MAE

2024 E-Bike Battery Optimization - Team 13

EBBO
MAE

Summary: 

In partnership with Saratech and the UCI Battery Lab, our project focuses on optimizing E-Bike batteries. We've selected lithium-ion batteries for their high energy density, long cycle life, and lightweight nature, ideal for electric bike applications. Specifically, we are opting for cylindrical battery types over prismatic and pouch cell types in order to prioritize airflow optimization for efficient cooling.

End of Arm Tool Interface Redesign for Archytas Automation

MAE

Robot arms rely on end of arm tooling (EOAT), such as grippers and cameras, to automate various tasks. The compatibility and swift swapping of EOATs are crucial for efficiency. Archytas' current EOAT interface requires a complicated series of steps in order to swap EOAT and lacks compatibility for EOATs with various ecosystems. Our project aims to lower the amount of parts and time needed to swap EOAT, create an interface that has compatibility with Universal Robot’s Robotic Arm, the UR3e, EOAT, update the assembly to include a larger motor, and ensure EOAT attached to our interface can function with a 1 kg payload. A significant aspect of this upgrade was designing a robust locking mechanism capable of withstanding 3D printing imperfections, offering user convenience, and providing secure support for the payload. The external lock and channel design successfully met these requirements, enhancing the overall functionality of the EOAT interface.

15A Remotely Operated Underwater Robotic Vehicle (ROV)

MAE

Coastal areas in California attract millions of tourists a year and the more crowded these areas become, the more they are prone to pollution and trash build up. There are a few solutions when it comes to debris collection from bodies of water. We propose an underwater remotely operated vehicle (ROV) capable of maneuvering and object retrieval. Our ROV is nicknamed Archelon and it features applications of modern technology derived from underwater ROV research.

Wind Tunnel Force Sensor

MAE

Our team's senior design project is a design of a 6-axis wind tunnel force sensor developed for use in the University of California, Irvine's (UCI) wind tunnel facilities. The sensor is engineered to measure forces and moments exerted by the wind in six degrees of freedom: three linear forces (surge, sway, and heave) and three rotational forces (roll, pitch, and yaw). Its design and implementation are critical for accurately assessing the aerodynamic properties of various objects, ranging from aerospace components to automotive parts and even sports equipment. The sensor is a vital tool for UCI laboratory classes, as it allows students to observe interactions in real time.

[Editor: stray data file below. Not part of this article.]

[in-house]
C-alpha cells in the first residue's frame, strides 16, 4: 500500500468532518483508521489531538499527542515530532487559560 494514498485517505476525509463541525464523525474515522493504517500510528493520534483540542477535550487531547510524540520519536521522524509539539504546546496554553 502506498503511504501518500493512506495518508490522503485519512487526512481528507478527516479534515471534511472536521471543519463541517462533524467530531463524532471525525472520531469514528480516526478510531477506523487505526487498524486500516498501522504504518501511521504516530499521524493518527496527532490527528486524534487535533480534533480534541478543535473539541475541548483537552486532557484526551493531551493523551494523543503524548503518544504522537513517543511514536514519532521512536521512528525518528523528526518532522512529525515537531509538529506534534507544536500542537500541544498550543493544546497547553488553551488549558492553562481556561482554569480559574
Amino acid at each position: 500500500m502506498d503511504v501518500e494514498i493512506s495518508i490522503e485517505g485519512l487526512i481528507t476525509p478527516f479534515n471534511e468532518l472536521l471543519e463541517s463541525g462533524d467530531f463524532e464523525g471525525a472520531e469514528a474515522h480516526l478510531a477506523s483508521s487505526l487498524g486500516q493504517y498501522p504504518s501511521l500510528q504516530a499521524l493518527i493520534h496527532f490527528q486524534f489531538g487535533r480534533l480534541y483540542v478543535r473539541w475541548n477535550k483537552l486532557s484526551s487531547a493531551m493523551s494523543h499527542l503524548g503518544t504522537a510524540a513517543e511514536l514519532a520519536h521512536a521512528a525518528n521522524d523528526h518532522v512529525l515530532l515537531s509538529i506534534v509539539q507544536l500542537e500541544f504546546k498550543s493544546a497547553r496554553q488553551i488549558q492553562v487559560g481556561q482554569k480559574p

Utilizing advanced materials and sensor technology, the project aims to design a reliable and affordable device for wind tunnel testing at UCI. By providing detailed data on how objects interact with wind currents under various conditions, the sensor will enable researchers and engineers to optimize designs for improved performance and efficiency. This project not only represents a significant technological advancement in aerodynamic testing but also the interdisciplinary requirement of complex engineering design.

Red Hot Routers: CNC Hot Wire Foam Cutter

MAE

Background

By orienting air foils in a unique manner, downward forces can be generated on a car, providing it with the ability to increase its cornering speeds due to enhanced grip, improving its overall performance. The aerodynamics sub-team of Anteater Formula Racing (AFR) will use the foam airfoils as a base to layer composite materials on top to create a final design. 

Goals and Objectives

Physical Informed Neural Network (PINN)

MAE

Summary

In this project, we developed a Physics-Informed Neural Network using PyTorch in Python to solve a specific Partial Differential Equation (Burger’s Equation in our case) under defined initial and boundary conditions. Our approach involved optimizing various parameters crucial to the neural network's performance, such as the choice of activation functions, optimizers, the configuration of neurons and layers, and the selection of an appropriate loss function.

To enhance the model's performance, we introduced a customized loss function that is divided into two components: one addressing the loss incurred by satisfying the PDEs, and the other handling the loss associated with meeting the Boundary and Initial Conditions. Through parameter tuning and training, we achieved a notable Mean Absolute Error of approximately 0.0533, surpassing the required threshold of 0.06.

Visualizations, including both 3D and 2D representations, were utilized to effectively illustrate the outcomes of our machine learning model. Our future endeavors involve refining the model further by incorporating weight coefficients into our customized loss function, aiming for even higher levels of accuracy and efficiency.